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Saudi Arabia and Russia move to extend oil cuts could drive up gas prices

Saudi Arabia and Russia agreed Tuesday to extend their voluntary oil production cuts through the end of this year, trimming 1.3 million barrels of crude out of the global market and boosting energy prices.

The dual announcements from Riyadh and Moscow pushed benchmark Brent crude above $90 a barrel in trading Tuesday afternoon, a price unseen in the market since last November.

The countries’ moves likely will increase the cost for motorists filling up at the pump and put new pressure on Saudi Arabia’s relationship with the United States. President Joe Biden last year warned the kingdom there would be unspecified “consequences” for partnering with Russia on cuts as Moscow wages war on Ukraine.

Saudi Arabia’s announcement, carried by the state-run Saudi Press Agency, said the country still would monitor the market and could take further action if necessary.

“This additional voluntary cut comes to reinforce the precautionary efforts made by OPEC+ countries with the aim of supporting the stability and balance of oil markets,” the Saudi Press Agency report said, citing an unnamed Energy Ministry official.

Russian news agency Tass quoted Alexander Novak, Russia’s deputy prime minister and former energy minister, as saying Moscow would continue its 300,000 barrel a day cut.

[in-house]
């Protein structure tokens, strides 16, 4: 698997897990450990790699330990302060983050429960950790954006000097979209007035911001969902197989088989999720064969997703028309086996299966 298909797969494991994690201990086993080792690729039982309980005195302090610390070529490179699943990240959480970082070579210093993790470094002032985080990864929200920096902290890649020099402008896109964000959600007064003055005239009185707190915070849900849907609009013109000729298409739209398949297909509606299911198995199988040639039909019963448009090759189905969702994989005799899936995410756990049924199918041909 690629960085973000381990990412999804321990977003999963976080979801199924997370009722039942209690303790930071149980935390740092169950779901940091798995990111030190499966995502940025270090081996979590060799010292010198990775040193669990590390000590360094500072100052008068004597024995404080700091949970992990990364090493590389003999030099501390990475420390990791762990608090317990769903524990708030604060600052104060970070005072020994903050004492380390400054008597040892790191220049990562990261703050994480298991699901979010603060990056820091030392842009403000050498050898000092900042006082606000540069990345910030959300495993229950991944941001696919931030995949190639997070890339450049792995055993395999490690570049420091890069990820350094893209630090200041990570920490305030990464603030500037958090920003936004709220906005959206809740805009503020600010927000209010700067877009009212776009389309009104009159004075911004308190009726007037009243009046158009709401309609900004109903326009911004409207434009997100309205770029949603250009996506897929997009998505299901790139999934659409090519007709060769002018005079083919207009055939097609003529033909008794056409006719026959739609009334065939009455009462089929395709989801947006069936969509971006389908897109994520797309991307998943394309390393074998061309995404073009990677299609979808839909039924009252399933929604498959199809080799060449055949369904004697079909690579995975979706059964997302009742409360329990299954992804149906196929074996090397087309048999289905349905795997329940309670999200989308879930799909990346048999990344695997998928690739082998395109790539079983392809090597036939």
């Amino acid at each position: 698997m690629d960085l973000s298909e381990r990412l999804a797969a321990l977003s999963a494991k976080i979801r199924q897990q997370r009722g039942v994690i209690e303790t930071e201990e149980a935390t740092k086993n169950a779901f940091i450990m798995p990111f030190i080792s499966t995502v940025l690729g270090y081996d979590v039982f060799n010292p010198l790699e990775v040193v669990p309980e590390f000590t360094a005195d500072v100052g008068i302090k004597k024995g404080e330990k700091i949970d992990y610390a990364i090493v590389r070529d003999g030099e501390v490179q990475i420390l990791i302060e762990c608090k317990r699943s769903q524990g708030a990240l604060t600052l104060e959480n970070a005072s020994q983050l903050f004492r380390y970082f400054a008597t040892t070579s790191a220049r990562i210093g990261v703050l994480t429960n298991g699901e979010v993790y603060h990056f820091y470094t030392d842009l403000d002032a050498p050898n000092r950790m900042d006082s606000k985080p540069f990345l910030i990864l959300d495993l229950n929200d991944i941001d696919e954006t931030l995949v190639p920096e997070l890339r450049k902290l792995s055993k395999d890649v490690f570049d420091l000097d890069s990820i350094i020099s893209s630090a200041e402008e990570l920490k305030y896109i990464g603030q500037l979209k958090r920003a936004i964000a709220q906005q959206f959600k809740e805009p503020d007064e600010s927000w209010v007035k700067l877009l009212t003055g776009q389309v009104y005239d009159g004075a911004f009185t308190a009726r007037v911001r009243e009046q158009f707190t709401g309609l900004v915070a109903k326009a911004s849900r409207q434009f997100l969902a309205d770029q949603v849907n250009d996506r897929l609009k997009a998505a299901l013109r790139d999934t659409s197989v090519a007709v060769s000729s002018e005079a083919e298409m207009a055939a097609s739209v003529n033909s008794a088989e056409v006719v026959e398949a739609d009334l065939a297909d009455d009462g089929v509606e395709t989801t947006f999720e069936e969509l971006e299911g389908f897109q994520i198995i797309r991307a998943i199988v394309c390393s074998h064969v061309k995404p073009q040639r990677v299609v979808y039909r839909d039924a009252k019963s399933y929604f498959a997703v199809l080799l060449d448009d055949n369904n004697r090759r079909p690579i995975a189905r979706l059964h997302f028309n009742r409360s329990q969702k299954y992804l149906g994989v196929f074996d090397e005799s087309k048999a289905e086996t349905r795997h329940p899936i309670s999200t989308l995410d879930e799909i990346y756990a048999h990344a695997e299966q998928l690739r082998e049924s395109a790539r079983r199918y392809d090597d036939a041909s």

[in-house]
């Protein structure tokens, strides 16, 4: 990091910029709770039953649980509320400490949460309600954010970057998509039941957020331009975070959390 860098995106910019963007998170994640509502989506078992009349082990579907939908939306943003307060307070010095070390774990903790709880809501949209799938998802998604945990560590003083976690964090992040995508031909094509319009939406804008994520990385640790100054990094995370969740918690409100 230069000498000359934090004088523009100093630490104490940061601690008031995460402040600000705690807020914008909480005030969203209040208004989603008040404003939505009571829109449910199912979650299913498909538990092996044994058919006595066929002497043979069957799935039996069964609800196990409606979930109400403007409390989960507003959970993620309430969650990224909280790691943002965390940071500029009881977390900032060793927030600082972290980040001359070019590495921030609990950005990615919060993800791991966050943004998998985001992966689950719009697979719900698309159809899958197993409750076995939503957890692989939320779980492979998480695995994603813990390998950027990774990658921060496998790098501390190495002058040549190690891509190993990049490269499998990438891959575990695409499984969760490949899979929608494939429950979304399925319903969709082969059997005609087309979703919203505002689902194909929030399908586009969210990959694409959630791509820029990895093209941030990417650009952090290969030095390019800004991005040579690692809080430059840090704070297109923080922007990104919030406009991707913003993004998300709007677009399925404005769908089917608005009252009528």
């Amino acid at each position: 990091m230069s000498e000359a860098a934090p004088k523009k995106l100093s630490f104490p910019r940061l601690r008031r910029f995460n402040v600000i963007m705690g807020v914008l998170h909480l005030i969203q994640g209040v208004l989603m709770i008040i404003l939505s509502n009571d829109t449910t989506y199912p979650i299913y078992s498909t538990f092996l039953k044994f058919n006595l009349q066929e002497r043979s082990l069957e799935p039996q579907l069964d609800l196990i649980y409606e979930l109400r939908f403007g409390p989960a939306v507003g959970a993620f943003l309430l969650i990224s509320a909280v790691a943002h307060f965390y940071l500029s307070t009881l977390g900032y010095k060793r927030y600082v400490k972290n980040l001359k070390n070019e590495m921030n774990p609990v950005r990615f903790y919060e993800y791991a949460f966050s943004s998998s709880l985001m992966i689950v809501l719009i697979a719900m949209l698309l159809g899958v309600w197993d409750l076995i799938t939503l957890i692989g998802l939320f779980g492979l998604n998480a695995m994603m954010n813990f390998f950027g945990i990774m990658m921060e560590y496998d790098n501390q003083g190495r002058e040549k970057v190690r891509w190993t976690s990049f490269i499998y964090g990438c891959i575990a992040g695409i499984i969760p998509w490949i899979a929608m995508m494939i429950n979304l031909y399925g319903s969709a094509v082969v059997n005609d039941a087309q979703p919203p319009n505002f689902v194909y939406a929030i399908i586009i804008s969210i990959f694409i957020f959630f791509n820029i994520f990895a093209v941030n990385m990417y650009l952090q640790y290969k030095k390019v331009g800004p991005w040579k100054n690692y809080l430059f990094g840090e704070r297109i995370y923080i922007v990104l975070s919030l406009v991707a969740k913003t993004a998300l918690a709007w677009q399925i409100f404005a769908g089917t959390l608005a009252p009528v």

The decision “is aimed at strengthening the precautionary measures taken by OPEC+ countries in order to maintain stability and balance of oil markets,” Novak said.

Heat wave partly to blame for surge in gas prices


Patrick DeHaan, head of petroleum analysis at GasBuddy, noted in a post on X (formerly known as Twitter) that global crude prices rose to their level since November of 2022 after news surfaced of the extended Saudi and Russian production cuts. 

Benchmark Brent crude traded Tuesday at $90 a barrel immediately after the announcement. Brent had largely hovered between $75 and $85 a barrel since last October.

Gasoline prices across the U.S. averaged $3.81  for a gallon of regular, down from $3.83 in August but up slightly from $3.79 a year ago, according to AAA. Driving continues to be an expensive proposition for millions of U.S. motorists. In two states — California and Washington — gas prices continue to top $5 per gallon, while it tops $4 in eight states, data from AAA shows.

Scorching temperatures this summer have also forced U.S. refineries to close, scaling back production and acting to further drive up gas prices.

The Saudi reduction, which began in July, comes as the other OPEC+ producers have agreed to extend earlier production cuts through next year.

A series of production cuts over the past year has failed to substantially boost prices amid weakened demand from China and tighter monetary policy aimed at combating inflation.

Higher oil prices boost Russia war effort

The Saudis are particularly keen to boost oil prices in order to fund Vision 2030, an ambitious plan to overhaul the kingdom’s economy, reduce its dependence on oil and to create jobs for a young population.

The plan includes several massive infrastructure projects, including the construction of a futuristic $500 billion city called Neom.

Higher prices would also help Russian President Vladimir Putin fund his war on Ukraine. Western countries have used a price cap to try to cut into Moscow’s revenues.

Western sanctions mean Moscow is forced to sell its oil at a discount to countries like China and India.

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